Some years ago, a friend of Gus Van Sant's dragged him to see Bela Tarr's Sátántangó, the greatest seven-hour film of all time. Said Van Sant, "It was exactly what I needed to see at that exact moment in my life. It also summed up some things that I'd been thinking about for a long time and been influenced by but never put to use. The film was accomplishing those things, and a lot of that had to do with the timing of the story and how long he would take to describe certain actions that are simple yet the more you watch them the more they grow in their illumination. It was very inspirational."
The result of this experience was Gerry -- a masterpiece of minimalism that is Van Sant's best film, and a welcome return following a disappointing mainstream three-picture run in Hollywood. (Yes, Filmbrain hated Good Will Hunting.) The Tarr influence was perhaps even stronger in Elephant, his take on the Columbine shootings. While not quite as perfect as Gerry, it was still a fascinating thing to behold, and its long takes, behind the shoulder walking shots, and liberal use of time loops (where the same scene is repeated from a different perspective) was straight out of Sátántangó.
Van Sant's latest film, Last Days, is the final (?) chapter in his trilogy about death (and walking). Though not a biopic, it is inspired by the life of Kurt Cobain, or rather by the days leading up to his suicide. While Gerry was a buddy pic (of sorts), and Elephant a collective, Last Days is (for the most part) a one-man show. Pretty boy Michael Pitt is pretty damn good as Blake, the shaggy, mumbling rock star who glides ghostlike through the film. We hardly ever see his face, and much of his performance relies heavily on lumbering, lethargic movements, which at times have an almost balletic quality to them.
Though there are a handful of people on the periphery of Blake's life -- from the parasitic entourage that live in his dilapidated mansion, to the band and family members who try desperately to reach him by telephone -- they function as little more than white noise. Blake makes no attempt at communication (he often hides or scampers away from them), and they, for the most part, pay little attention to him. It's only when a door-to-door Yellow Pages salesman shows up that Blake makes a genuine effort to communicate -- he longs for contact, just not with those closest to him.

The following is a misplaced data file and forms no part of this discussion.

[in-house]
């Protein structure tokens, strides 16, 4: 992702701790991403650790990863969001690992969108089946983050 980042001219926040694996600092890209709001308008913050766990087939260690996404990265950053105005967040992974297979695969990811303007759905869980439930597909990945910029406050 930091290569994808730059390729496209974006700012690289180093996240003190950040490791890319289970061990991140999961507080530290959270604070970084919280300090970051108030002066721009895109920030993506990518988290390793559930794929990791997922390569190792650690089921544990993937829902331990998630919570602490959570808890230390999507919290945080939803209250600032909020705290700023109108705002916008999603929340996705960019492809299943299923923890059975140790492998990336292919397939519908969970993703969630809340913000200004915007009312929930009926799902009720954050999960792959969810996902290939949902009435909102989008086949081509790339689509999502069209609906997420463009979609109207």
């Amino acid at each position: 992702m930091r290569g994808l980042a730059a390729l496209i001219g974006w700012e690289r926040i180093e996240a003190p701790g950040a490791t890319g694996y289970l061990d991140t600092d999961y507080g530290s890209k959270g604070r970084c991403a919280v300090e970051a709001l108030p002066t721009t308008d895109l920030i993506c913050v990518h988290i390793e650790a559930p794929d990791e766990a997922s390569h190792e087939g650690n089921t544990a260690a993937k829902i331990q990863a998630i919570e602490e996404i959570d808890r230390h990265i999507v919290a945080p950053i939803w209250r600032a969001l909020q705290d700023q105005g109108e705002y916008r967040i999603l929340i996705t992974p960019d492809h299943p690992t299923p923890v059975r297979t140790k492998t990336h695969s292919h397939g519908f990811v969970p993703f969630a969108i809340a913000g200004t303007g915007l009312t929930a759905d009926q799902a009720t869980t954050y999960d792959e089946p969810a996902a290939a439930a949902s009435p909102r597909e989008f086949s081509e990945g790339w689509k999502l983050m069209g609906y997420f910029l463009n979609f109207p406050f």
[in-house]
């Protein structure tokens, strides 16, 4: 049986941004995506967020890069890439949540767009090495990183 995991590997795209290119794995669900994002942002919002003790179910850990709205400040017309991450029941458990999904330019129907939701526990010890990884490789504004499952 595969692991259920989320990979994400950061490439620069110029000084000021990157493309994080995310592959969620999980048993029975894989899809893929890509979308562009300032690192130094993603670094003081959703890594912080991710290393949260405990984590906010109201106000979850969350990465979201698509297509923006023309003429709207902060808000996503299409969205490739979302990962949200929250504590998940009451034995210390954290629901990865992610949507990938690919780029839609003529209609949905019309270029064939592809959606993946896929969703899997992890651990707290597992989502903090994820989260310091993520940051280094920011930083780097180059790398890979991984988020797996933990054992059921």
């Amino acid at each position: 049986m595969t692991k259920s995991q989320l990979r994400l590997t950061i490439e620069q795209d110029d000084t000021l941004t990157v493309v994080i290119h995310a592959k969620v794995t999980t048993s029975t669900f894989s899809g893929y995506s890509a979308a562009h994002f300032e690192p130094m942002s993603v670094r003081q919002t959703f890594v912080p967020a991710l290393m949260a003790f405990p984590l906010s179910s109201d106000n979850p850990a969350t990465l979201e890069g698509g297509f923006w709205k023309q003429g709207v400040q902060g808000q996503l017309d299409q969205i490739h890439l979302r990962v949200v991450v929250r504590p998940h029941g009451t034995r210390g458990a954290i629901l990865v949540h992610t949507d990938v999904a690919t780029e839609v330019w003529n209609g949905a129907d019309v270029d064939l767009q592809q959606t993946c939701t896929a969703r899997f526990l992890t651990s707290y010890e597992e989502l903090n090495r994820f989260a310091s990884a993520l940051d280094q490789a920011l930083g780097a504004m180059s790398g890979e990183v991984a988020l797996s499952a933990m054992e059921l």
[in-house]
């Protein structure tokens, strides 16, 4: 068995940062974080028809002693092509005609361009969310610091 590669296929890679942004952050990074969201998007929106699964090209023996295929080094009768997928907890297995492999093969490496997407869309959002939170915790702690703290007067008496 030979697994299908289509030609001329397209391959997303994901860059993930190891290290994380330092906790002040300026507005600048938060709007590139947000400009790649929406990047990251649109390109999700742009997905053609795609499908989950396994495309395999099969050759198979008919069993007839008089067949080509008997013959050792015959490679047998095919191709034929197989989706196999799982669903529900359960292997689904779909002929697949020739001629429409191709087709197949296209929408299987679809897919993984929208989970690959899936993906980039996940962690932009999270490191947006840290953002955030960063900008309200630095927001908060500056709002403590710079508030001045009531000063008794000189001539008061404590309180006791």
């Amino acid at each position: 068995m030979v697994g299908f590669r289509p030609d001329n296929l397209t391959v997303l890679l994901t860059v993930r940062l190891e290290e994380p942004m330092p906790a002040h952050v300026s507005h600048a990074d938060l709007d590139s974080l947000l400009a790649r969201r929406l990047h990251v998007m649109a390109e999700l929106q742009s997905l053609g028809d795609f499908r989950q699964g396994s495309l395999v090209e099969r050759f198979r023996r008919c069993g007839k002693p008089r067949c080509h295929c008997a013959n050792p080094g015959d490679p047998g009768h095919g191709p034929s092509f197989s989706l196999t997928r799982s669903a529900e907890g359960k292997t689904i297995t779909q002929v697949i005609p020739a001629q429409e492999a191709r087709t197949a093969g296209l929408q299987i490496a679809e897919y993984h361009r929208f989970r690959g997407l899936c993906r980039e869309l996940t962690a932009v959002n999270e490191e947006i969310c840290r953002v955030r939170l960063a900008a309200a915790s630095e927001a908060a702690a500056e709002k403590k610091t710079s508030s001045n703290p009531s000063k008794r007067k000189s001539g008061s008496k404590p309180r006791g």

The first half-hour or so is tremendous -- Blake stomping through the woods, building a fire, singing Home on the Range, coming home, attempting to eat a bowl of cereal, walking through the house in a black negligee -- it's a shame the entire film isn't like this. The introduction of the other characters changes the mood tremendously -- and not for the better. Sure, it's nice to see Kim Gordon on the big screen, but her scene, like Harmony Korine's, doesn't really bring much to the proceedings. Mamet-staple Ricky Jay gets to tell one of his infamous magician stories, and though it resonates somewhat with Cobain's death (a suicide, deemed "death by misadventure") it too seems awkward and out of place.
The problem with Last Days, at least when compared to Gerry and Elephant, is that it draws too much attention to itself -- you become more conscious of the conceits and the narrative "tricks" than in the previous films. The use of time loops, for example, which was used to great effect in Elephant (actively following several characters over the same period of time) isn't quite necessary here -- and it comes off as more of an afterthought, and somewhat gimmicky. The other characters (Asia Argento, Lukas Haas, et al.) just aren't significant enough to warrant their own perspective. Then there are the moments that suffer from being a bit too obvious -- the kind of things that Van Sant avoided in the other two films. The mansion as metaphor for Blake -- strong and guarded on the outside, but crumbling on the inside. Or Blake stepping into his daughter's bedroom to find three kittens purring by the crib. (This coming after record producer Kim Gordon asks him if he's spoken to his daughter lately.) Unlike Gerry and Elephant, which Filmbrain was completely drawn into, trance-like, from start to finish, Last Days has too many moments that pull you out -- as if Van Sant was tapping you on the shoulder and whispering in your ear. It's not that it ruins the film, but does make it seem like a step backward from Elephant, rather than forward.
Still, there are quite a few great moments in Last Days, including one which might be the most memorable of 2005 -- Blake, in negligee and boots, slowly slumping to the floor in a drug-induced stupor while a Boyz II Men video plays in the background. Pitt performs two musical numbers in the film, including a multi-layered guitar-sampler-drum piece that is shot from outside a window, with the camera slowly pulling back during the entire sequence. These two scenes, along with Harris Savides' cinematography, and the musique concrète sound design are reasons enough not to miss the film.
J. Hoberman (Village Voice) considers Last Days to be Gus Van Sant's masterpiece, and the best of the trilogy, calling it "productively reductive" -- certainly a true statement for the first third. Filmbrain would probably agree with Hoberman's assessment if Van Sant had let the entire film play out this way -- as a true solo performance. Instead, Last Days turns out to be an uneven affair, where pure cinematic poetry is marred by moments that border on the pretentious. That said, with each day that passes, the desire to see it again grows stronger.